The Ministry of Social Services has plans to build a home. But until that home is built perhaps the one thing that even a homeless Belizean can count on is his best friend. William Neal, Channel Five News, Belize City.

Gann’s Guest House, which provided shelter for so many, has closed its doors because of lack of financing.

Channel 5

#424717 - 12/09/11 08:51 AM Re: 20 years of News Five; 1992 revisited [Re: Marty]
Marty Offline

Channel Five at year 1 in a Chiclero feature

As part of our twenty-year anniversary we re-visit another feature from News Five’s first year of broadcasting. In 1992, a very young news Reporter, William Neal, ventured into the jungles of Belize to visit a master at his trade. It was one of the first times a Chiclero was shown on national television extracting and producing gum from a sapodilla tree.

William Neal, Reporting [File: 1992]

For most Belizeans, chicle—if you are not chewing it—is something found only in history books. And economic anachronism ranking in importance somewhere between mahogany and logwood. But economics have a way of changing and with the world’s appetite for natural products growing daily, Belize’s chicle is once again flowing.

Meet Atanascio Soler, chiclero extraordinaire. For over fifty years, Tenico as he is known to his friends has bled the sap of the sapodilla tree. Born in Benque Viejo, he has scaled the heights of his profession in Guatemala, Mexico and virtually every piece of jungle between Hondo and Sarstoon. Today, tenico and his son, Tenash, are working the forest near Rancho Dolores in the Belize District.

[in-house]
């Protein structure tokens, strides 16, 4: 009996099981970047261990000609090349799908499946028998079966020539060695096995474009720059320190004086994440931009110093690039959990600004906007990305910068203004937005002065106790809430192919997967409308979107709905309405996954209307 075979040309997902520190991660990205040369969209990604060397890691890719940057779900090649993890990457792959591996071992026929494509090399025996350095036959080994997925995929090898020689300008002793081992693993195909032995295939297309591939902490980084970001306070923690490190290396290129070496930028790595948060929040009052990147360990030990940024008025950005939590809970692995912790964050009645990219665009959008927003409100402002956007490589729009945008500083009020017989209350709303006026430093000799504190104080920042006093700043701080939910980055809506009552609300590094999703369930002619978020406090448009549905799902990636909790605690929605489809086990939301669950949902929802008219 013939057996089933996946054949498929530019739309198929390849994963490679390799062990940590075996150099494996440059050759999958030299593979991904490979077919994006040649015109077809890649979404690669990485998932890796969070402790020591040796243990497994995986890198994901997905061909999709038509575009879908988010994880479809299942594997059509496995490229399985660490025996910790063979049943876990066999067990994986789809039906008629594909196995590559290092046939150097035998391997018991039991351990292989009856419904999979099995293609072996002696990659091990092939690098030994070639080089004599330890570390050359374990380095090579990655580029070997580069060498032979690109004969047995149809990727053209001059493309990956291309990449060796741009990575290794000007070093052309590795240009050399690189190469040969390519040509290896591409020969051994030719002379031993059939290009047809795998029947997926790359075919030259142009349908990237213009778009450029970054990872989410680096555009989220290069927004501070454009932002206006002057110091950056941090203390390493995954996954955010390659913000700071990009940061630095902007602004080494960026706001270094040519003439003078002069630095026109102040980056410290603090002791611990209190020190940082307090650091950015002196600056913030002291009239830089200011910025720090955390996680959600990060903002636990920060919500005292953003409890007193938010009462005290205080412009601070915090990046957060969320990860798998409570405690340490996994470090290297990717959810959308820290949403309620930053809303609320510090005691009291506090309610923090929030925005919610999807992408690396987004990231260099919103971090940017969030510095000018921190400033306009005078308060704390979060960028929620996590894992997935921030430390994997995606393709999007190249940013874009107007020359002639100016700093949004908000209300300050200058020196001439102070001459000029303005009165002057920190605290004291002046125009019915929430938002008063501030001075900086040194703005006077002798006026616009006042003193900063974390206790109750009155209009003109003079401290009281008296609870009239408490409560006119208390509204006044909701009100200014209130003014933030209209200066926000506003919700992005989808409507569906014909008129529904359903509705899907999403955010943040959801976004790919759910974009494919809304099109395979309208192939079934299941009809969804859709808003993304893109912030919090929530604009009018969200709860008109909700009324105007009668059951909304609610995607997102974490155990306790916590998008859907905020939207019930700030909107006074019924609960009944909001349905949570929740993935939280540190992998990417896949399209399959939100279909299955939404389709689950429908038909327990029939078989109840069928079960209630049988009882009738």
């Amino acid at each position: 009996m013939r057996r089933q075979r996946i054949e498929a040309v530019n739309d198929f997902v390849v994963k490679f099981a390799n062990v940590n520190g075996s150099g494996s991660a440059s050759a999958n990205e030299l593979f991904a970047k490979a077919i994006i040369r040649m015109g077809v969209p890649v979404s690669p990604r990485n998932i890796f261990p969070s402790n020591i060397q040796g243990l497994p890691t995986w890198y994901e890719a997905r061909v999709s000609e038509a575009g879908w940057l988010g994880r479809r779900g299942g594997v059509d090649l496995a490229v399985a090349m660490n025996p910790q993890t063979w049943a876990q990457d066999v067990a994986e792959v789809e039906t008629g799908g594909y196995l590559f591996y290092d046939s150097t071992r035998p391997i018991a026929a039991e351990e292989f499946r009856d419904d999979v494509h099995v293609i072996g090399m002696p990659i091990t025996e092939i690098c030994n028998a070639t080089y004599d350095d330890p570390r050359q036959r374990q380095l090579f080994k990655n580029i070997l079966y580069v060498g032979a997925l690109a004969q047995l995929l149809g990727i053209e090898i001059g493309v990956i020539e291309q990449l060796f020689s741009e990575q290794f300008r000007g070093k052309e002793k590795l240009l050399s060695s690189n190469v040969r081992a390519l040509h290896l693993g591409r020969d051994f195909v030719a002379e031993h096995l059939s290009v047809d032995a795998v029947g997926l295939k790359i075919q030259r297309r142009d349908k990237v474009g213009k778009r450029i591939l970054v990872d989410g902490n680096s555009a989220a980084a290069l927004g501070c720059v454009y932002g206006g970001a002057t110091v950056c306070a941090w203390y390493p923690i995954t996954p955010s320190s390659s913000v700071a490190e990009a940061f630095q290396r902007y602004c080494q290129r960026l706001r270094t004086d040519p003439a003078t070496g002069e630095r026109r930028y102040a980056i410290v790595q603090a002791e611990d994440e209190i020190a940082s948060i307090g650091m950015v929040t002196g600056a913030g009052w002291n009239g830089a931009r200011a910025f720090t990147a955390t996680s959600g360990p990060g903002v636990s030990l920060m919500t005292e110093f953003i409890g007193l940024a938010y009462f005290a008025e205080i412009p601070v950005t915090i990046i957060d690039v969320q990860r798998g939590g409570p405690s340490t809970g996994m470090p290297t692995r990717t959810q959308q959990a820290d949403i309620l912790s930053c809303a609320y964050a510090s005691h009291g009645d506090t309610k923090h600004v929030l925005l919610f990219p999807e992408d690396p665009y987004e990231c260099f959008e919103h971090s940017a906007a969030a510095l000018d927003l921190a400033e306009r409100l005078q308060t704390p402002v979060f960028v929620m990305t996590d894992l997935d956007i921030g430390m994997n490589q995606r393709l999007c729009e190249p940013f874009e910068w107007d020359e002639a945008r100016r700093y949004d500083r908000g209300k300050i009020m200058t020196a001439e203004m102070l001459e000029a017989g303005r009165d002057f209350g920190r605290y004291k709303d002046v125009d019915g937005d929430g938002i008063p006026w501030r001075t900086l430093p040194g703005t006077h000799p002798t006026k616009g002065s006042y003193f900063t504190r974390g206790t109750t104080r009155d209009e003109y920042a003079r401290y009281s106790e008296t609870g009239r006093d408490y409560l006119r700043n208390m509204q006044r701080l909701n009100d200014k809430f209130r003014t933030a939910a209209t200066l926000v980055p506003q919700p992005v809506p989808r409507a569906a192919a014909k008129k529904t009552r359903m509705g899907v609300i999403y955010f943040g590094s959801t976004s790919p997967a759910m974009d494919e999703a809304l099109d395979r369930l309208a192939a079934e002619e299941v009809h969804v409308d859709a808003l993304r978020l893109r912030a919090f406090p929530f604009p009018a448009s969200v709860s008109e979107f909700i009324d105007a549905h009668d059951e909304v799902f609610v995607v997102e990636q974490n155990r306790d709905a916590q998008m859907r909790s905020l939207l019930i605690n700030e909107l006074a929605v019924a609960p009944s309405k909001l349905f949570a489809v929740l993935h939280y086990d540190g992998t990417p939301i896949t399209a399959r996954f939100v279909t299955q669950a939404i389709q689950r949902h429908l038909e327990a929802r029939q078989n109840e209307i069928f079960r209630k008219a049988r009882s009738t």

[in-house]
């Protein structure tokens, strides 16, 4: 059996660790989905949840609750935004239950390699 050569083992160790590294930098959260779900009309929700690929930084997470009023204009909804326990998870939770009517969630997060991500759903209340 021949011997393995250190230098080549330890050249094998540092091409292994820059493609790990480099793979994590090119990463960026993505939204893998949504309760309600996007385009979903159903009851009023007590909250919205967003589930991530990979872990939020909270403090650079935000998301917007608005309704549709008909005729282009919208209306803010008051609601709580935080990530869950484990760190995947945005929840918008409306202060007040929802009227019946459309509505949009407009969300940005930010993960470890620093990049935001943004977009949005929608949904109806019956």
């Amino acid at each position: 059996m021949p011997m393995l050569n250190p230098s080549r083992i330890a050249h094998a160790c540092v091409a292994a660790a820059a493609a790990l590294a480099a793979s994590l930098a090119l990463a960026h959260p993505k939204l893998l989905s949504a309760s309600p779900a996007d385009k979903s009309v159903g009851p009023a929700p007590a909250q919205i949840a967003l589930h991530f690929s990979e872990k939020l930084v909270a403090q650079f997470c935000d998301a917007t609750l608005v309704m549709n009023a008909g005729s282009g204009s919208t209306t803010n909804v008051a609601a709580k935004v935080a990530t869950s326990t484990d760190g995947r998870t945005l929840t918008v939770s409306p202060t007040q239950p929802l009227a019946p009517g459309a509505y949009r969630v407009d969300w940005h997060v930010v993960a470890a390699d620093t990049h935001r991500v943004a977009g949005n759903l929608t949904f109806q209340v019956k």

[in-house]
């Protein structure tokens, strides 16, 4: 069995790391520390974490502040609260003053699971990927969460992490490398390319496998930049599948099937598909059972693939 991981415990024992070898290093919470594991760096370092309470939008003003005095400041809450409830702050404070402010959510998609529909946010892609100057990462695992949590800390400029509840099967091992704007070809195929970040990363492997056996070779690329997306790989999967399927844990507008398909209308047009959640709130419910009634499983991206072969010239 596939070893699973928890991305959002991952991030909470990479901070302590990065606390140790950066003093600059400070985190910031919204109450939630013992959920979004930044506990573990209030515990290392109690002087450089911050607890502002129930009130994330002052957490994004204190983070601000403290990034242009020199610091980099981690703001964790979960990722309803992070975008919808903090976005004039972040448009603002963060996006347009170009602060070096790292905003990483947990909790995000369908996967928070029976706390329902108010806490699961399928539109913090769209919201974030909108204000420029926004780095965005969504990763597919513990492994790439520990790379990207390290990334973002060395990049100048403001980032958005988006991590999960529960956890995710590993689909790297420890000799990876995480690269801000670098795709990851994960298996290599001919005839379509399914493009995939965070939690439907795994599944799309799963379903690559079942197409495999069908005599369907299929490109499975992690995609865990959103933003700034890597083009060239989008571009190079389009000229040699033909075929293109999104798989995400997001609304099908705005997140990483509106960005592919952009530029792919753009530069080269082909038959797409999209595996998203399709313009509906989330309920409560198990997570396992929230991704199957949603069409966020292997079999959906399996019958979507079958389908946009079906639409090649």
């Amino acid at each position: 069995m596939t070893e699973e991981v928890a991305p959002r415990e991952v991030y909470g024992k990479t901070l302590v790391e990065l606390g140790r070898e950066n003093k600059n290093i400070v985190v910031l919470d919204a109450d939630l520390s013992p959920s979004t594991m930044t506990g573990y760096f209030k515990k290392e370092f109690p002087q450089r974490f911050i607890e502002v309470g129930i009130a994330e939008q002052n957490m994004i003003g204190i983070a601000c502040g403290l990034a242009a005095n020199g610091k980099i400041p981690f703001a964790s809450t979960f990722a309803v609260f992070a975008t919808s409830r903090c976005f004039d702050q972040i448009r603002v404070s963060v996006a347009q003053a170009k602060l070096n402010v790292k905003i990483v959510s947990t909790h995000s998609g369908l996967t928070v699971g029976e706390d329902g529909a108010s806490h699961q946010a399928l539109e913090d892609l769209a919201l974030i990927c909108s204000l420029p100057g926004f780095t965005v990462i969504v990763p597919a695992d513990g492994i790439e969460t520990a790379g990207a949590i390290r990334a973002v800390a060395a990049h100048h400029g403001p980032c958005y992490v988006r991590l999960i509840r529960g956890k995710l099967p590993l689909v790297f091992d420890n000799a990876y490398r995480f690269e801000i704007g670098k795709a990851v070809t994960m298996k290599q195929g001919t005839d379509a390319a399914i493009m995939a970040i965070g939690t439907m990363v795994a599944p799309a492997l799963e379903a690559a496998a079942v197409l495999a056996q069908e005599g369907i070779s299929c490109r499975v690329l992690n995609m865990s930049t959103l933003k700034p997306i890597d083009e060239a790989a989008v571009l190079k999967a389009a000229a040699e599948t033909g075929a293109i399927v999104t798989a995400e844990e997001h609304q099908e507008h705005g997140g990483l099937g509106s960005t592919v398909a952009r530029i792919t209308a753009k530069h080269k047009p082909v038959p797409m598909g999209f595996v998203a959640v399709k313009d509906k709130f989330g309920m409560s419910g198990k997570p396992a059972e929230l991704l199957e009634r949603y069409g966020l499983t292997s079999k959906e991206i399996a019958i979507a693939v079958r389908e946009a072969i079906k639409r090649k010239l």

Atanscio Soler, Chiclero

“Yo make some core this way and every three core yo take out, you take out a row to go and meet the back part of the tree with the other one. If yo doesn’t do it that way, the milk go and hide.”

Chicle extraction is a mixture of science and art. Poorly made incisions can result in a low yield of precious sap while overzealous cutting can actually kill the tree. With proper planning, the milk can be harvested over time without causing damage. This is why environmentalists see the chicle industry as a prime example of sustainable development—evidence they say that the rainforest is more valuable standing than cut down.

Atanscio Soler

Atanascio Soler

“I left one limb to the back that I neva wanted to chop or I mi too tired. Next year I can come back and chop that tree and the two limbs that I chop this year, the next seven eight years, they are good again; they are ready to give milk again.”